Like most successful fundraising ideas, the social networking site Crowdrise started with Maasai warriors and Edward Norton. “Edward was running in the 2009 New York Marathon with three Maasai warriors,” says co-founder Jeffrey Wolfe, describing the actor’s push to raise money for the Maasai Wilderness Conservation Trust. “And he wanted to build a campaign that engaged supporters ... in creative and personal ways.” The group built a donation website that turned into such a hit—"We raised over $1.2 million in 43 days, most of it from small donors”—that they decided to expand it into a permanent platform.
In May, Crowdrise was born: a social networking site dedicated to fundraising. Crowdrise users launch donation pages for their pet causes, which they can decorate with photos and video. The site also allows them to “join” others’ causes and broaden the donation funnel.
The cleverness of Crowdrise seems to be how it apes the pace and gestures of a Facebook trawl but tweaks the final action. You click through pictures and videos, pausing on ones that catch your eye; these probably feature rescue cats rather than dancing cats, and instead of hitting “Like” you press “Donate.” Reciprocation is encouraged: “When someone donates to your project, you can quickly go check out their projects and you might donate right back at them,” says Wolfe.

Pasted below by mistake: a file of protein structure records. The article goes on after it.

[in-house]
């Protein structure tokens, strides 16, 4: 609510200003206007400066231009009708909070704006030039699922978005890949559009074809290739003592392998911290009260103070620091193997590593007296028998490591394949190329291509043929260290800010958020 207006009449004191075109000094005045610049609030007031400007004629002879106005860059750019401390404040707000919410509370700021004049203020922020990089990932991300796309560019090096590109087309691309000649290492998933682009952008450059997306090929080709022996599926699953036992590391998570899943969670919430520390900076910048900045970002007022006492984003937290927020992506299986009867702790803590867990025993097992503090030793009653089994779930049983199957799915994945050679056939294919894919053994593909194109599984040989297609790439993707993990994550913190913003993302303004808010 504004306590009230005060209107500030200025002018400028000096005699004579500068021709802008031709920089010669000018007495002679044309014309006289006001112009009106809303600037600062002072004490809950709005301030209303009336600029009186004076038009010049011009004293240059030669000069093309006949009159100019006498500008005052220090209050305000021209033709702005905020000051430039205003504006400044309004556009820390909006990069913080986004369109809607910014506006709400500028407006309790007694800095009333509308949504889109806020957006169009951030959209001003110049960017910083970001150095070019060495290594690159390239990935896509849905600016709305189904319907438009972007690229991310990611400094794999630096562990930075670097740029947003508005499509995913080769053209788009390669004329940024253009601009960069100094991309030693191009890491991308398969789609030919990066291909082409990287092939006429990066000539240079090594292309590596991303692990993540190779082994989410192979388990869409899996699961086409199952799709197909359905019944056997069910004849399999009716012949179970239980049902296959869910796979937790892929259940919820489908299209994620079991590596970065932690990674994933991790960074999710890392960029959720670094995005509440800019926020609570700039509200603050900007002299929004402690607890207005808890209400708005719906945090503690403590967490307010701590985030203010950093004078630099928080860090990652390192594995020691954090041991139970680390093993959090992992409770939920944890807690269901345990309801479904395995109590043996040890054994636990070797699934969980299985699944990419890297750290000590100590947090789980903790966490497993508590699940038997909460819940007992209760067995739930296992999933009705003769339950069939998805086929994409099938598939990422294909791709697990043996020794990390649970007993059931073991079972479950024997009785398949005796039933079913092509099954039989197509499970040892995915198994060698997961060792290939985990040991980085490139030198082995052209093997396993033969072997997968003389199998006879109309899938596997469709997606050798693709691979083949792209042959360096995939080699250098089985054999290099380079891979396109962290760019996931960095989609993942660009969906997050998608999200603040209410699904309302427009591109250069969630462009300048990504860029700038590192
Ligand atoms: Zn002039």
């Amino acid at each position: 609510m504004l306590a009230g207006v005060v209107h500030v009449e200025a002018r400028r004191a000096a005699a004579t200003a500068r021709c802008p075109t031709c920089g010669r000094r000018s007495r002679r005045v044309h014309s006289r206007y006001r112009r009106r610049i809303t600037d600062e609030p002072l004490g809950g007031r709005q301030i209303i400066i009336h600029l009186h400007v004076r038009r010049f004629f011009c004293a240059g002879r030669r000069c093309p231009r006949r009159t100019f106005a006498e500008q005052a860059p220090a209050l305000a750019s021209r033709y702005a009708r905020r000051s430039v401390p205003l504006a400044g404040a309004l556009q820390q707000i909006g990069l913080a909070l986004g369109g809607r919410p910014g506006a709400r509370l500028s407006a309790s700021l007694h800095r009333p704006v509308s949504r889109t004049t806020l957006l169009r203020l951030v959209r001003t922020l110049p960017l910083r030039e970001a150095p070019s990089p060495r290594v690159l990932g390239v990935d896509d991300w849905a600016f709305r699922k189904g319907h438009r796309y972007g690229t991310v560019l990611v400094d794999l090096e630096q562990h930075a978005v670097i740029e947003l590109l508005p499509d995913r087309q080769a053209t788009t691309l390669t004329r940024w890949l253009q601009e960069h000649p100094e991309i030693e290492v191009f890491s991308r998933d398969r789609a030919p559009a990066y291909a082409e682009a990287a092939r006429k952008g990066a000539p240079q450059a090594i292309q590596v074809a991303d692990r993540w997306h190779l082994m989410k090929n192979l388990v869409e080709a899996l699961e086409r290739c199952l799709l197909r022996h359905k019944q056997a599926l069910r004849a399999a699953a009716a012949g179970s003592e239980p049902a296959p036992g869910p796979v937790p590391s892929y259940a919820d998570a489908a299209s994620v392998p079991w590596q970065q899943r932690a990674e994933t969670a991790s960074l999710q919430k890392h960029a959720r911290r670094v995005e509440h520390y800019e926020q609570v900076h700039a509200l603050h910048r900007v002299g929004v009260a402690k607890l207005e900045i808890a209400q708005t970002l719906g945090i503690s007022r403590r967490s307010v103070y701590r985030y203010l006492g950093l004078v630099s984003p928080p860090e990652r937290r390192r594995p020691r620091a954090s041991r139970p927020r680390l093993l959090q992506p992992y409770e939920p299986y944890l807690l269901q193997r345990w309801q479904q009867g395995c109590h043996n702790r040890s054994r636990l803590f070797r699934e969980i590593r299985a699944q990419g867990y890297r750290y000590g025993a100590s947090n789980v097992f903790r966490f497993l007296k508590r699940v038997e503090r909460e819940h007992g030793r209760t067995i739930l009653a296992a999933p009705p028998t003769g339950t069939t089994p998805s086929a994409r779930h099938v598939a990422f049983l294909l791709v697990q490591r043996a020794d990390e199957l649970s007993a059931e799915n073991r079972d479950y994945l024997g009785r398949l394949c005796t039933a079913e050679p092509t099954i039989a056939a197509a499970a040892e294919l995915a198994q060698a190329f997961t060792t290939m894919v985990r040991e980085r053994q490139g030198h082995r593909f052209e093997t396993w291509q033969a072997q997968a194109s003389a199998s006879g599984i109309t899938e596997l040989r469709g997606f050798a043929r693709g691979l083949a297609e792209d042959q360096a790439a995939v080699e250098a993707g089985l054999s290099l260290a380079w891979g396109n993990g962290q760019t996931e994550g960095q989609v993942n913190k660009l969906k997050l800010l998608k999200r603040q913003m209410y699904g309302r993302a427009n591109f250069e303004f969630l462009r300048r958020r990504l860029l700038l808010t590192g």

The site also applies some retail tricks to the nonprofit realm: namely, competition and even genial teasing. Users earn “points” for every dollar donated—plus bushels more for votes of approval—which can be cashed in for prizes. Fall behind and be cowed. And, Wolfe warns, keep an eye on your typing or risk being needled by the Crowdrise team: “We like to call them out when they make spelling mistakes on their fundraising pages.”
Images courtesy of Crowdrise.